Controlling 5500 W...

Discussion in 'General Brewing Discussions' started by Beer_Pirate, Dec 6, 2018.

  1. Beer_Pirate

    Beer_Pirate Active Member

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    So I've found a great deal on a 240 V, 5500 watt heating element and am considering switching to electric brewing. What is the best way to control this? I've seen the Tower of Power from Blichmann and found another pre-built brew controller on Amazon. For the prices I've found those items it would just be cheaper and easier to buy an induction surface since my pot is induction capable. Does anyone have a good DIY for stuff like this?
     
  2. J A

    J A Well-Known Member

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    Most basic controller you can get: http://stilldragon.com/index.php/diy-small-controller.html
    I built a full on temp-controlled unit based around that and a simple PID from Auber instruments. There's a Pid that'll do everything for a reasonable price. You just have to get the switching and relays figured out. And the temp probes, of course.
     
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  3. Ozarks Mountain Brew

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    what size is your pot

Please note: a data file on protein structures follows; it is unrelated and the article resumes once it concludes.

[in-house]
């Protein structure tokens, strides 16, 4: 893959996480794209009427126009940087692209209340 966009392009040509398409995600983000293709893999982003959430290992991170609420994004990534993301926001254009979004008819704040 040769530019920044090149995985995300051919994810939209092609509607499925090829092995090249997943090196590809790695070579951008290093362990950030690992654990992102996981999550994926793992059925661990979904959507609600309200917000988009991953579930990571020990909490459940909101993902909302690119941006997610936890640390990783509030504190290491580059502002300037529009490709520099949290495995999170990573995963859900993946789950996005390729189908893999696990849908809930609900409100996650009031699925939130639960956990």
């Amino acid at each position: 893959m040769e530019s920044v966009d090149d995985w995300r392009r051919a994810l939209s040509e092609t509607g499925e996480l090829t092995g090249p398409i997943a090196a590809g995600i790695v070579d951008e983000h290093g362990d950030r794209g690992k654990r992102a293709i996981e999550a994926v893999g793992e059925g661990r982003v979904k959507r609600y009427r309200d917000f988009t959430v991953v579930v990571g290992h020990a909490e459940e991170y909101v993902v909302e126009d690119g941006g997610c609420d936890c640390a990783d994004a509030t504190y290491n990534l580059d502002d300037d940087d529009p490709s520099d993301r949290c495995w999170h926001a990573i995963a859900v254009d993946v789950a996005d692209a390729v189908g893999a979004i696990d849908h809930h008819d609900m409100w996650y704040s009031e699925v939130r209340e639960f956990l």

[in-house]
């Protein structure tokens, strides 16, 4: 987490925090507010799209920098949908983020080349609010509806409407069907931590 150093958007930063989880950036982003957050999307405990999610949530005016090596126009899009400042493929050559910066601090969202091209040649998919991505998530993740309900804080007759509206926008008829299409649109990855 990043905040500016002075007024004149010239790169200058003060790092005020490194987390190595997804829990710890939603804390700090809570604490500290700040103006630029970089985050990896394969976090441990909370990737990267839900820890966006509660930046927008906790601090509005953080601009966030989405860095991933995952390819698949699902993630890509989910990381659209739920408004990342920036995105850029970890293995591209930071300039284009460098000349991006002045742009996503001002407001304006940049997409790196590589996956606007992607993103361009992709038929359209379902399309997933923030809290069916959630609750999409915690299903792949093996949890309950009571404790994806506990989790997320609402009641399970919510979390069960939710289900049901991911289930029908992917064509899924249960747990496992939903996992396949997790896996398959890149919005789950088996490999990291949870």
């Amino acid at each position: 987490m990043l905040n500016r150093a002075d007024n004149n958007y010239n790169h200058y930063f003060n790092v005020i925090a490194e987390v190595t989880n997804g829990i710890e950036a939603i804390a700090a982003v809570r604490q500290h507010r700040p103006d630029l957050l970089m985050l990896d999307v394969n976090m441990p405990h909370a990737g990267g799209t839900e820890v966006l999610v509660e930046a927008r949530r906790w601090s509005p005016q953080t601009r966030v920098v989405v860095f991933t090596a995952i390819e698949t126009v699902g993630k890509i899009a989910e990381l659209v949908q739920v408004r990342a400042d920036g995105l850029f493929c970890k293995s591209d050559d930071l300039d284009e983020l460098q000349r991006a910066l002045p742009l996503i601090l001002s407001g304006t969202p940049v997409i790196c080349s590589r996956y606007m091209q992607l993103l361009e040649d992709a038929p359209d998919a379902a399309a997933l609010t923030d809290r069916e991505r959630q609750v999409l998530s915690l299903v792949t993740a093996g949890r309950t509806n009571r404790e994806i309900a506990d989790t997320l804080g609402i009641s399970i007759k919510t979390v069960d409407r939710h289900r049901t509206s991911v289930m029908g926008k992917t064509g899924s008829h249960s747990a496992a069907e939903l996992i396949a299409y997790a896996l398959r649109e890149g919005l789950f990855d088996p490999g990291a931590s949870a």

4. Beer_Pirate

    Beer_Pirate Active Member

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    @OMB: The pot is 10 gallon. The element may be a little overkill but it's "rippled" so the watt density is only 60 WPI.

    @JA: A buddy of mine just recommended this controller. I'll probably stick to just controlling it with the potentiometer for now since the pot has a built in thermometer that's accurate enough for me, but a PID controller, probes, and relays are likely not far in my future :D
     
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  5. Ozarks Mountain Brew

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    a 5500 is overkill for that size pot, if its induction ready I would go with a 240v induction plate, I have a 115v version and it won’t boil 6 gallons it's only 1800w so 240v is needed, you can do a lot of things but in my experience instead of upgrading several times and buying things twice or three times, save and get the best and only buy once
     
  6. Trialben

    Trialben Well-Known Member

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    As far as I've found in the minor research I've done is 2400watt 240v is ample to bring 25-30 LT to the boil. Wow 5500watt that's some power!
     
  7. J A

    J A Well-Known Member